• Course Timings: 9:00am - 5:00pm
Registration Places on this course are limited. To secure your place, or to obtain further information, please contact us at email@example.com.
“The presenters were very knowledgeable and come from a good spectrum of expertise and experience, the information was concise and opened my mind to the amount of issues that we are facing.”
Mr Brad Fallen
Brad Fallen joined the National Security College as Manager, Executive and Professional Development in March 2018, on secondment from the Department of Home Affairs. Brad’s professional national security experience includes international relations, intelligence, Cabinet and ministerial decision-making, and policy development and delivery. As Senior Adviser International Cyber Policy in the Department of the Prime Minister and Cabinet (PM&C) from 2014, Brad was part of the small team who delivered Australia’s 2016 Cyber Security Review and Strategy. He then implemented the Strategy for 18 months from the Office of the Cyber Security Special Adviser. Brad led PM&C’s National Security Committee Secretariat between 2011 and 2014, supporting Prime Ministers Gillard, Rudd and Abbott, and before this the Department of Defence’s Cabinet and Freedom of Information teams from 2008 to 11. He was Defence Adviser to the Minister Assisting the Minister for Defence, the Hon Bruce Scott MP, in 2000-01. Brad studied South Pacific history at the University of Queensland before joining the Department of Defence’s Graduate program in 1988. Brad’s career in Defence focused on Australia’s regional relationships, and included three years as First Secretary (Defence) at the Australian High Commission in Port Moresby, and two years seconded to the New Zealand Government in Wellington.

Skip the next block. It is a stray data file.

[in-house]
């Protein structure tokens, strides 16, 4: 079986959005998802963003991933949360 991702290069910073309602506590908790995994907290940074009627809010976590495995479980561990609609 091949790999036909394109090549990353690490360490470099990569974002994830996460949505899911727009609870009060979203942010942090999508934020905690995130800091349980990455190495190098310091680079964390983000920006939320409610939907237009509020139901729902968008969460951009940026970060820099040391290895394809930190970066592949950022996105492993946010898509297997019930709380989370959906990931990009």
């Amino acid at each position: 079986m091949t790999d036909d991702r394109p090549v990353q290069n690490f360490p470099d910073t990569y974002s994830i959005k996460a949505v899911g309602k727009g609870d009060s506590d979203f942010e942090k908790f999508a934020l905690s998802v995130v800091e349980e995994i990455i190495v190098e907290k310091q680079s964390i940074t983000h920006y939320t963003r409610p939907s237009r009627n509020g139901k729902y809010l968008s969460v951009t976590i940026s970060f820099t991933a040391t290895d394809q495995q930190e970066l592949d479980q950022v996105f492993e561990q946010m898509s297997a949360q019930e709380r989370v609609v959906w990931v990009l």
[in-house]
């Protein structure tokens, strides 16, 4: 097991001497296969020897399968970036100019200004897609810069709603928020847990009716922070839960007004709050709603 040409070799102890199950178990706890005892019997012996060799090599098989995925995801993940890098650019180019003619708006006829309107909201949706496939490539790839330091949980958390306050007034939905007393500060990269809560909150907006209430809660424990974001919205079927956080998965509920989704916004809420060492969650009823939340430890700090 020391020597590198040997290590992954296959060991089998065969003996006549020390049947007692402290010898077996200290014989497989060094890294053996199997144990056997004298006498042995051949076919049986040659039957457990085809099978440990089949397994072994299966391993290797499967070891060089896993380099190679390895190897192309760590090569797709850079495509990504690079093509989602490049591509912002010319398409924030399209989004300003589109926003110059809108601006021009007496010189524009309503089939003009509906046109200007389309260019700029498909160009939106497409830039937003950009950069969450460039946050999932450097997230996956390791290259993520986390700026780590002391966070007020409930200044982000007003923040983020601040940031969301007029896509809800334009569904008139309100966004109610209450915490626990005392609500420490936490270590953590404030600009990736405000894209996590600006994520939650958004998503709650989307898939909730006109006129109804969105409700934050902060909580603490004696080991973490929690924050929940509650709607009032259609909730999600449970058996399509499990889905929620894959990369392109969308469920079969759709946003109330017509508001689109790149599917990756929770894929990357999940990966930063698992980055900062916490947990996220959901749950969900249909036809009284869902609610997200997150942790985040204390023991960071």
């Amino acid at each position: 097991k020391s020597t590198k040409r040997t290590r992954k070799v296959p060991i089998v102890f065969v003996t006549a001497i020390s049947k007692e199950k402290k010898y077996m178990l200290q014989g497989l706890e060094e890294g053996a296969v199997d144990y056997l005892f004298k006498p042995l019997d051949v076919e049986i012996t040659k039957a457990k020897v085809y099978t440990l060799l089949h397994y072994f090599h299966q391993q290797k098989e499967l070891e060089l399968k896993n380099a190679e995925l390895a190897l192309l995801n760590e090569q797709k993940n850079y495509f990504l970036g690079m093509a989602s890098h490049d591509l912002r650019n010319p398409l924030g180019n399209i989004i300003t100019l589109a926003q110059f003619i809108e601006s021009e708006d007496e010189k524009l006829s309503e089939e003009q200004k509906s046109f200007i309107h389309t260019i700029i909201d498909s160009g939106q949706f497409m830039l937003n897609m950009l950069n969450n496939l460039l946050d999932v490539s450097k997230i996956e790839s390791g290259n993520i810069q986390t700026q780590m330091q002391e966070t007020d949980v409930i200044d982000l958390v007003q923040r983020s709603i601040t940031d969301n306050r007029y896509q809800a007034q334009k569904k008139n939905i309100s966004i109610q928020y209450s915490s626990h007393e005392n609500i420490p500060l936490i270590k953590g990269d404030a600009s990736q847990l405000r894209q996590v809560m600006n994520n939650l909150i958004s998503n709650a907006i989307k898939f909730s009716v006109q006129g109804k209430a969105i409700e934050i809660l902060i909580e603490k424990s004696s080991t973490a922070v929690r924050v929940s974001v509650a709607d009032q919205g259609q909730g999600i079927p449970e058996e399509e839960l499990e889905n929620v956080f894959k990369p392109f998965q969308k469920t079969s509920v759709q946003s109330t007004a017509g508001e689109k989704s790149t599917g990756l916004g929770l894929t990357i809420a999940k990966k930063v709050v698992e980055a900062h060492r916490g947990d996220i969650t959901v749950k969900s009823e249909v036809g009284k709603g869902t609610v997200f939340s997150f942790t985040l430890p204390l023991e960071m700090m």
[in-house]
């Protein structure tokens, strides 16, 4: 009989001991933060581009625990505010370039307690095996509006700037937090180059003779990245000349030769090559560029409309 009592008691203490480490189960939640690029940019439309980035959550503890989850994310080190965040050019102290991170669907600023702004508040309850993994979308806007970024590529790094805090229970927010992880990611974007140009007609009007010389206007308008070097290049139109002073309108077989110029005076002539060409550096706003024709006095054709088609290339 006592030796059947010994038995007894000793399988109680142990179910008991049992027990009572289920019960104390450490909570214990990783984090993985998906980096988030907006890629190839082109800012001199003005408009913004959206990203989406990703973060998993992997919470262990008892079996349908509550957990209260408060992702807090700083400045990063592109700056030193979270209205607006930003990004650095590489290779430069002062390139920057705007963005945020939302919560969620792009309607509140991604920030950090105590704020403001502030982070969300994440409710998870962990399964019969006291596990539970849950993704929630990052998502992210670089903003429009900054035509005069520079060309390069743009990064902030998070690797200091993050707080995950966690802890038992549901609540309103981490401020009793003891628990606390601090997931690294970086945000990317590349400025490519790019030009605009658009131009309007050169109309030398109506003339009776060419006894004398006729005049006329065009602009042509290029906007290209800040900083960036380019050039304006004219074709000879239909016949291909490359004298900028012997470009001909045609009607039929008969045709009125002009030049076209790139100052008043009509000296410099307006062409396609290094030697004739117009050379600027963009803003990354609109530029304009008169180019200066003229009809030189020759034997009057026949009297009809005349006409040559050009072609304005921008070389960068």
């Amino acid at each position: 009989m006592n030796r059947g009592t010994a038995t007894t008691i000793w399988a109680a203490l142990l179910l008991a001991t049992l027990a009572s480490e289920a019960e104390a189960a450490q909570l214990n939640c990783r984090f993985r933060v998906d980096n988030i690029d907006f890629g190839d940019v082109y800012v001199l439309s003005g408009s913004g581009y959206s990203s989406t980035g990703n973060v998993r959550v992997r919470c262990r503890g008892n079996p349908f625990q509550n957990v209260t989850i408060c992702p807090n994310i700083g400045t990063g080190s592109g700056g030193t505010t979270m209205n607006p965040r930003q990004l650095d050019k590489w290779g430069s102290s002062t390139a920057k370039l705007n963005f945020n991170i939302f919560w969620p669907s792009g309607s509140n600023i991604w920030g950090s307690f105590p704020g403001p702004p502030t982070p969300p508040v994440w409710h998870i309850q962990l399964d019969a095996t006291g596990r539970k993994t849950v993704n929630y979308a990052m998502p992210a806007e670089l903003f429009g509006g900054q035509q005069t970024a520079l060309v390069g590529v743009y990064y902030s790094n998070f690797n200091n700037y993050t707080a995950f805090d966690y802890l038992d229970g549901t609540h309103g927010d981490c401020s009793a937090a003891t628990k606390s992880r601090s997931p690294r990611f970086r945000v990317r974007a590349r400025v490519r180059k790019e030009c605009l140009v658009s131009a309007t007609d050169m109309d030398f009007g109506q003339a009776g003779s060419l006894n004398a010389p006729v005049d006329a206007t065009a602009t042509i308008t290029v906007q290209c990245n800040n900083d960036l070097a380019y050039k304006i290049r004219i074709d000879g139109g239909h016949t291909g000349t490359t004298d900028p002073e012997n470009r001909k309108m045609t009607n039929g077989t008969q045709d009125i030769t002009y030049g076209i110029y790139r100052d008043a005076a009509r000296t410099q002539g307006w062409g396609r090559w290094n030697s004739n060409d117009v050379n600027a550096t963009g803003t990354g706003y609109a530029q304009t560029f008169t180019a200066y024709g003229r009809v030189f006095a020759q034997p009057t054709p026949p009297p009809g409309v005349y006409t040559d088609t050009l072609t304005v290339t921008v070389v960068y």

Ms Catherine Bridges, Cyber Adviser
Catherine Bridges joined the National Security College in June 2018 on secondment from the Department of the Prime Minister and Cabinet as Cyber Adviser. Her career has included roles in policy development, implementation and advice, legal analysis and advice and stakeholder engagement across several government agencies including the Attorney-General’s Department, Defence and Prime Minister and Cabinet. Catherine has worked on several complex legal reform projects including parliamentary inquiries into legislation governing the national security community and amendments to national security legislation. Previously, Catherine worked as a Shadow Ministerial Adviser on superannuation and retirement income policy and as a Ministerial adviser on child care policy. Recently Catherine worked in the Office of the Cyber Security Adviser, pre-dominantly focusing on the international dimension of Australia’s cyber security policy. Following the establishment of the Home Affairs Department, Catherine remained with the Department of the Prime Minister and Cabinet to help create a new team responsible for advising on strategic cyber security issues. Catherine is a graduate of the Australian National